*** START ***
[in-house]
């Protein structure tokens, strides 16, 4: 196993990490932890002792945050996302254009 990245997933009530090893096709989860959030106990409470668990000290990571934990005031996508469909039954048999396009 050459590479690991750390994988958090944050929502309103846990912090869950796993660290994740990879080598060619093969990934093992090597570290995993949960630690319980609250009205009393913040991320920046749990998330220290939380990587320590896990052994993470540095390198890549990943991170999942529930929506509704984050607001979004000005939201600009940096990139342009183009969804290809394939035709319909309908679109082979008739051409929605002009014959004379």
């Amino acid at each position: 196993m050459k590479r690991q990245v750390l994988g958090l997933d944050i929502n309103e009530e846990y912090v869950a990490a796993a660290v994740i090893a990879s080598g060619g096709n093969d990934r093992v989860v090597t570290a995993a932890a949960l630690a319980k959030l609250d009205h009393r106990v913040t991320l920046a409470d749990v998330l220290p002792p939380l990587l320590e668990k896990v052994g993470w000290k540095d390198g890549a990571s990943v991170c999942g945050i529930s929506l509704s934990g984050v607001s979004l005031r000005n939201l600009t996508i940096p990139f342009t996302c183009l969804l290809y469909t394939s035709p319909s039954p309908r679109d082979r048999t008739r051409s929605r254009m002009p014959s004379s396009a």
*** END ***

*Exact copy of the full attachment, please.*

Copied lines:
[in-house]
């Protein structure tokens, strides 16, 4: 196993990490932890002792945050996302254009 990245997933009530090893096709989860959030106990409470668990000290990571934990005031996508469909039954048999396009 050459590479690991750390994988958090944050929502309103846990912090869950796993660290994740990879080598060619093969990934093992090597570290995993949960630690319980609250009205009393913040991320920046749990998330220290939380990587320590896990052994993470540095390198890549990943991170999942529930929506509704984050607001979004000005939201600009940096990139342009183009969804290809394939035709319909309908679109082979008739051409929605002009014959004379």
């Amino acid at each position: 196993m050459k590479r690991q990245v750390l994988g958090l997933d944050i929502n309103e009530e846990y912090v869950a990490a796993a660290v994740i090893a990879s080598g060619g096709n093969d990934r093992v989860v090597t570290a995993a932890a949960l630690a319980k959030l609250d009205h009393r106990v913040t991320l920046a409470d749990v998330l220290p002792p939380l990587l320590e668990k896990v052994g993470w000290k540095d390198g890549a990571s990943v991170c999942g945050i529930s929506l509704s934990g984050v607001s979004l005031r000005n939201l600009t996508i940096p990139f342009t996302c183009l969804l290809y469909t394939s035709p319909s039954p309908r679109d082979r048999t008739r051409s929605r254009m002009p014959s004379s396009a």